Notice how the feature turned the lighting in the fountains into a fire like effect.  The water is not as smooth as with Fireworks or Light Trace. 
Aperture f3.5, shutter 1/40, ISO 1600, focal length 18mm.

A night setting which was captured exactly as I saw it with different areas lit nicely.  The squiggly lines are reflections from another shop, not blurred movement.  Noise is very high, the details are a bit soft in comparison to the other photos below.  This can be fixed in Lightroom to a degree.
Aperture f5, shutter 1/8, ISO 3200, focal length 42mm.


As I said above I don't like fireworks because of the emotional distress it causes my animals but the feature doesn't necessarily have to be used for it.  Both Fireworks and Light Trace are for moving light so technically any moving light will work.  With stationary light you won't see much of the feature in work there.

To activate Fireworks mode, change the Mode dial to the black camera icon with the S inside and then scroll along the features bar at the bottom until you get to Fireworks. If you are already in Smart mode but have selected another feature, tap the black camera icon with S on the screen left side or press the Fn button and select the feature.

As with both Fireworks and Light Trace you need a stable surface or tripod as both use long exposure and the features work best at night or just before sunset and there on.  If you try taking a photo during the day the photo may show up completely white or mostly blown because of the amount of light being allowed into the camera.

The photo I took was about 30 min after sunset.  You don't need to do anything other than...uh focus (if you read above you would understand).  You don't need to set anything as you would with P, A, S, M but you can still change the following settings (below is what I used in my settings).

Autoshare: Off
Smart Mode: Set to Fireworks
Photo size: highest set at 20M 5472x3648 (3:2)
Quality: No RAW here so set to Super Fine
AF Mode: Single Auto Focus (here you can change to Manual Focus)
Touch AF: Touch AF
MF Assist: Enlarge x5
Focus Peaking:  I leave this on, Normal and White colour
Depending on your lens OIS may be activated
Drive: Set to Single but I navigate on screen to use the timer

When I took the pic I was unaware of the focus situation so I didn't take a manual shot as an example and haven't had a chance to get back to the fountain but hope to soon.

The camera takes one photo, long exposure unlike Night mode that takes several photos.

The photo below is the result, SOOC (straight out of camera meaning no editing was done i.e. levels, colour etc) with some cropping, ok a fair amount of cropping.  Straight out of camera and wow.

Aperture f8, shutter 3", ISO 100, focal length 55mm

Other than the noise and some blurred people movement (remember long exposure means anything moving will be blurred) the lighting of the fountain is beautiful, ethereal and clear.  Anything not moving is in perfect focus at a distance and behind the fountain whereas the tree top left is closer and slightly unfocused.  Even the person sitting to the right is in focus.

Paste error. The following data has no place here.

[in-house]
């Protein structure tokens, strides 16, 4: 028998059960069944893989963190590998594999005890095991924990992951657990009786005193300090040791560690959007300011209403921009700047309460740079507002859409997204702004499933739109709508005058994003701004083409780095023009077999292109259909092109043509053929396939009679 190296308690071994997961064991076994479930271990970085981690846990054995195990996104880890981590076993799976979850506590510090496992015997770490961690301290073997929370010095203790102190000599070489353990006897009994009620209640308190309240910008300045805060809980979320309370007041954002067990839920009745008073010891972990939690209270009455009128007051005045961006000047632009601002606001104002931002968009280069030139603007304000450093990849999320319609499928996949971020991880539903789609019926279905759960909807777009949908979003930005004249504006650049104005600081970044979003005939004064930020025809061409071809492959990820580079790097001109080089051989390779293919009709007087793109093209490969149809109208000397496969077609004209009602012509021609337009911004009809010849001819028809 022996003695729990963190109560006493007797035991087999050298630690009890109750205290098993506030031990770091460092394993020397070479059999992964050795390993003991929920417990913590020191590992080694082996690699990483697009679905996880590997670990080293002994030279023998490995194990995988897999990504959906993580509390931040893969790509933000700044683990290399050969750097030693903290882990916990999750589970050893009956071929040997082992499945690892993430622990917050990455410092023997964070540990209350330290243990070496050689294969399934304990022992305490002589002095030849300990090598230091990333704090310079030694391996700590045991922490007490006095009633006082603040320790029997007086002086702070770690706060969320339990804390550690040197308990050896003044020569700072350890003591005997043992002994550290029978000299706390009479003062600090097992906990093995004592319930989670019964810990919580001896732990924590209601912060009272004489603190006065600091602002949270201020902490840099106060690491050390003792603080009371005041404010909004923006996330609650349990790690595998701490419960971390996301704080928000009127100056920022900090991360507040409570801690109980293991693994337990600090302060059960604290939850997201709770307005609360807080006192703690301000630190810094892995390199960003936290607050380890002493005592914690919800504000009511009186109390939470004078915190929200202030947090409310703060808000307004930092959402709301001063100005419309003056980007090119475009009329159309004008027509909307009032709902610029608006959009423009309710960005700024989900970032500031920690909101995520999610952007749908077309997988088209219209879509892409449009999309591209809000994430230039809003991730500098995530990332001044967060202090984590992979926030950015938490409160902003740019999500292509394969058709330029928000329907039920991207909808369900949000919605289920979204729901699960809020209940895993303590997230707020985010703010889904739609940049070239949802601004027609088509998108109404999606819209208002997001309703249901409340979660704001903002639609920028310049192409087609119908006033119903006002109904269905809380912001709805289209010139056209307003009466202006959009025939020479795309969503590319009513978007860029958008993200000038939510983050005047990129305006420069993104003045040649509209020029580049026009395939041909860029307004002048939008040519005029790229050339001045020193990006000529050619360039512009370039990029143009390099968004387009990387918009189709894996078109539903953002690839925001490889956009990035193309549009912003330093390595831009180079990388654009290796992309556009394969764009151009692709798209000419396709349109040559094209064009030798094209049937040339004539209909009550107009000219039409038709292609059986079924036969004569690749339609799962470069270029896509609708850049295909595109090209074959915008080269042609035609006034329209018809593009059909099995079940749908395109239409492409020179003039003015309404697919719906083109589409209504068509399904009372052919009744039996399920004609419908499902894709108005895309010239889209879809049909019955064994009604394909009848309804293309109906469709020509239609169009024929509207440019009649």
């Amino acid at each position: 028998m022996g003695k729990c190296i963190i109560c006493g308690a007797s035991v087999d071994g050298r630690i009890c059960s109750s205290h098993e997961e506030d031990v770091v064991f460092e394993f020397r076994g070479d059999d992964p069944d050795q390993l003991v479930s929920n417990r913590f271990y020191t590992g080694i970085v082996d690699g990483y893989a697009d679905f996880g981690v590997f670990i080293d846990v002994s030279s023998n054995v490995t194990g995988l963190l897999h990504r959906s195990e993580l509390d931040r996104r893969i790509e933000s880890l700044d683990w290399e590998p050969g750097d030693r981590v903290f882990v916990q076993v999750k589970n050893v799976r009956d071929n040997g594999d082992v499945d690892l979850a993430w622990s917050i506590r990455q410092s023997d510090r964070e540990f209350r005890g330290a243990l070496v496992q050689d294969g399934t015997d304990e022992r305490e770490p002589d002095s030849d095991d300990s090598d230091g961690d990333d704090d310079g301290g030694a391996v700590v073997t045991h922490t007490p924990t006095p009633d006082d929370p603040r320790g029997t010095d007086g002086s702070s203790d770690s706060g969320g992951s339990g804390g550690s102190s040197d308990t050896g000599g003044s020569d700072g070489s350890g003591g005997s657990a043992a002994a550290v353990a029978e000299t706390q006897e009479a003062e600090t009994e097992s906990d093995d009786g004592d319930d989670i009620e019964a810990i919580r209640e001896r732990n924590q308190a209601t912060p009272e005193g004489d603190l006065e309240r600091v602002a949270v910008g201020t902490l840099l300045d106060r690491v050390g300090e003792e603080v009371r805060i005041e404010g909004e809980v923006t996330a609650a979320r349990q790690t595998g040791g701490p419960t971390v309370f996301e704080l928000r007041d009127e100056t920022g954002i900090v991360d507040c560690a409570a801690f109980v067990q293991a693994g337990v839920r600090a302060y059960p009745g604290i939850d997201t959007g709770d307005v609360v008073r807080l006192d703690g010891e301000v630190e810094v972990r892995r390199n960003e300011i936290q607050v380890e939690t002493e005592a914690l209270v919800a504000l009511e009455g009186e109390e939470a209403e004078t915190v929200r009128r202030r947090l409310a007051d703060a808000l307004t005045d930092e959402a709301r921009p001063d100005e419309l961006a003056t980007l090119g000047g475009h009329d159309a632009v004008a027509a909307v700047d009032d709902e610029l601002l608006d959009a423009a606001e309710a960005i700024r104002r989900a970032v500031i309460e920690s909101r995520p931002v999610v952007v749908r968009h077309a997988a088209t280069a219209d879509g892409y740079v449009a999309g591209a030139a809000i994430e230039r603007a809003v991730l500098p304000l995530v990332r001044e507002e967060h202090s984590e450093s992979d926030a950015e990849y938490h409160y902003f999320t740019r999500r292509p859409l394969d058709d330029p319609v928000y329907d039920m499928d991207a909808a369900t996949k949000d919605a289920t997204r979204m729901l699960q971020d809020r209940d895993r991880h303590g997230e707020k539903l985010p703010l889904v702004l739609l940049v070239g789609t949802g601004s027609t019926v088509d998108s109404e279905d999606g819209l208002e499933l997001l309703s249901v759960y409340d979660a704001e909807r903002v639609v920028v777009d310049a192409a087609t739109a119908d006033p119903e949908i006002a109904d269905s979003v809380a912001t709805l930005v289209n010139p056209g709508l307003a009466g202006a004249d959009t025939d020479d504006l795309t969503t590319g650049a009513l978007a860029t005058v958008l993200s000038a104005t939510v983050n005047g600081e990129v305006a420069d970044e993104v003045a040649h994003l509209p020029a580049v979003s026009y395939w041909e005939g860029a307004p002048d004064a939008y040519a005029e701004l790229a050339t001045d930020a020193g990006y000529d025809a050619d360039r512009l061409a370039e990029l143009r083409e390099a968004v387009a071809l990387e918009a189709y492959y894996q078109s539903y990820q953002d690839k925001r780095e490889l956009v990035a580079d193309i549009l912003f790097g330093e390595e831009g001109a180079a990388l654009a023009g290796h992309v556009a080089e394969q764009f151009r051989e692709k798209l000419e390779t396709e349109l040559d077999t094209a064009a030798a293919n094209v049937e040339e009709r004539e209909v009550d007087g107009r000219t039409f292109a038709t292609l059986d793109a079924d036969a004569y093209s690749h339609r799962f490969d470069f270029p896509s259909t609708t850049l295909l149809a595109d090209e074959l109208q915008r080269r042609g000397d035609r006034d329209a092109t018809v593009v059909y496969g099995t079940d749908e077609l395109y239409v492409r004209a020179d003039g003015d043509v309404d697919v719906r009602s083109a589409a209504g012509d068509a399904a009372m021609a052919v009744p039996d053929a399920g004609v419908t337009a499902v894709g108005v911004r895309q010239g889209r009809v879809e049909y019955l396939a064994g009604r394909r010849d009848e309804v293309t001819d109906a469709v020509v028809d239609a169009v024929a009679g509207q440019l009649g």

As I said above regarding focus, the feature appears dependent on distance and the lens.  I used the 18-55mm in all of these photos.

What looks like just lighting in the fountain is a mix of light and water, the water giving that smooth, soft look.  The noise isn't too bad, in fact I don't mind leaving it as is although I'm not too fond of letting JPEG take over.

The camera seems set on leaving ISO at 100, which is no problem for me as this keeps the noise down (the lower the better as long exposure introduces noise), shutter at 3 seconds and aperture at f8.  f8 should have quite a bit in focus from front to back yet that darn focus issue.

To get this feature to work with something other than fireworks I would suggest a bit of distance between you and the subject/object because of what I mentioned earlier on.  Assuming it's a part of the feature that is.

The Fireworks feature does have some creative potential so don't ignore it.

Light Trace

Not much difference other than the longer exposure time and that the camera adjusts the aperture according to the amount of light.  The end result is similar and below are two photos, one from just before sunset and one after.

To activate Light Trace mode, change the Mode dial to the black camera icon with the S inside and then scroll along the features bar at the bottom until you get to Light Trace.  If you are already in Smart mode but have selected another feature, tap the black camera icon with S on the screen left side or press the Fn button and select the feature.

But first, the settings:

Autoshare: Off
Smart Mode: Set to Light Trace
Photo size: highest set at 20M 5472x3648 (3:2)
Quality: No RAW here so set to Super Fine
AF Mode: Single Auto Focus (here you can change to Manual Focus)
Touch AF: Touch AF
MF Assist: Enlarge x5
Focus Peaking:  I leave this on, Normal and White colour
Depending on your lens OIS may be activated
Drive: Set to Single but I navigate on screen to use the timer
Flash is not available even though it shows up in Night and Light Trace mode